5–11 November 2017.
In Isaiah 12, the writer shares with us two wonderful hymns of thanksgiving and praise, giving thanks to God and celebrating his great love and compassion.
In Isaiah’s day the Israelites had suffered so much. They were attacked by foreign countries, and they watched their cities be destroyed and their people taken off into exile. Over and over, the prophets told the Israelites that these disasters represented God’s punishment for all of Israel’s sins. That was a frightening idea, and the last thing people wanted to hear while they were in pain. After all, won’t the Israelites always be sinners? So does that mean God will always be angry with them?
In v. 1 Isaiah straightaway comforts the Israelites and tells them that no, God will not always be angry. God will turn away from his anger, and he is going to reach out to the Israelites again to comfort them and save them. Why? Because God is not a monster, God is not evil, and God’s plan was never to destroy and kill the Israelites. Instead, like a Father, God loves his children, and has mercy on them. As the Bible tells us over and over again, God is gracious and merciful, slow to anger, but abounding in steadfast love (Exodus 34:6, Psalm 86:5,15). So in the middle of all these disasters, Isaiah holds tight to this truth about God that he will not always be angry. That’s why in v. 2 he can say something so wonderful: “I will trust God, and I will not be afraid”. There is hope for the future, because God does love us so much.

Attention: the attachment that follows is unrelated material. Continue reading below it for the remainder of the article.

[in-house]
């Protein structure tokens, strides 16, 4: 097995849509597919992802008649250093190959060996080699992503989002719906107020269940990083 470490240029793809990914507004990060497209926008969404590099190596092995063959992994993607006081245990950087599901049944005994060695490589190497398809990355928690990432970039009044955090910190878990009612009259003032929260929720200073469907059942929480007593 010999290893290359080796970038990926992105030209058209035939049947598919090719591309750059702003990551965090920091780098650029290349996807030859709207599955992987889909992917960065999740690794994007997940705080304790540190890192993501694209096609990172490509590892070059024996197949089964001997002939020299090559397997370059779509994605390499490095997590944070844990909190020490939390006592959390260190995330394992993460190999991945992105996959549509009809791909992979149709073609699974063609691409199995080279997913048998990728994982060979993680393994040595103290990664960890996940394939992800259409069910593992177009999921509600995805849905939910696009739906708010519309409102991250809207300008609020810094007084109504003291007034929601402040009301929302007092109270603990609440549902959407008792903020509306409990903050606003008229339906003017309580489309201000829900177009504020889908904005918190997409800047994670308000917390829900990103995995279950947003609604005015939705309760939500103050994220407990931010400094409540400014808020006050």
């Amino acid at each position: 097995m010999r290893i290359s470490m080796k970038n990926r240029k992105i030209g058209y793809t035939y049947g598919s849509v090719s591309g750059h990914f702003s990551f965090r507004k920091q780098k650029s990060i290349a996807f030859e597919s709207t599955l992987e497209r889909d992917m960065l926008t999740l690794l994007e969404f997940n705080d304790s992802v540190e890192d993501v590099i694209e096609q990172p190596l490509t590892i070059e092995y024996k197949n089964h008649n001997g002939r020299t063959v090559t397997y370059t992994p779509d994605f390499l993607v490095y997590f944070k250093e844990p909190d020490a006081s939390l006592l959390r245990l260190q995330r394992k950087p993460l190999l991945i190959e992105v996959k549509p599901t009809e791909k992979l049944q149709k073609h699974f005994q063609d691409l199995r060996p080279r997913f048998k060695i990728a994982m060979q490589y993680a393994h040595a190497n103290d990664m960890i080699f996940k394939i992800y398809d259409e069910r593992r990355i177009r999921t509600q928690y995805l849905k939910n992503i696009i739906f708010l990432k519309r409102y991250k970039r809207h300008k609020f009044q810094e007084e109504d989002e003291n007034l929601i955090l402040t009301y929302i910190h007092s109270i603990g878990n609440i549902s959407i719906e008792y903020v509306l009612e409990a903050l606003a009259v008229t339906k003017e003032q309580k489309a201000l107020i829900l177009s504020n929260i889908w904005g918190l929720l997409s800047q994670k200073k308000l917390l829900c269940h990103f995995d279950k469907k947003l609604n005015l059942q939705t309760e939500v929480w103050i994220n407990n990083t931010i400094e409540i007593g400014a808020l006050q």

What a great reminder this is for us too. Even though none of us are Israelites being punished by God, don’t we also have stresses and problems in life? Don’t we also face so many worries and challenges every day? Sometimes it can feel like our lives are over, and that there’s no way to go on. But that’s not true. God is a God of hope, a God of mercy, grace, and steadfast love. He will never leave us. So we too can look forward to the future with hope and say, together with Isaiah, “I will trust God, and I will not be afraid.” When problems come, we don’t need to just trust in ourselves, we don’t have to face our troubles alone. Instead, with courage and hope we can remember that God is here for us, here to support us and encourage us. Because I have that promise of God’s love, therefore I can say: “I will trust God, and I will not be afraid”.
Pastor Stephen Lakkis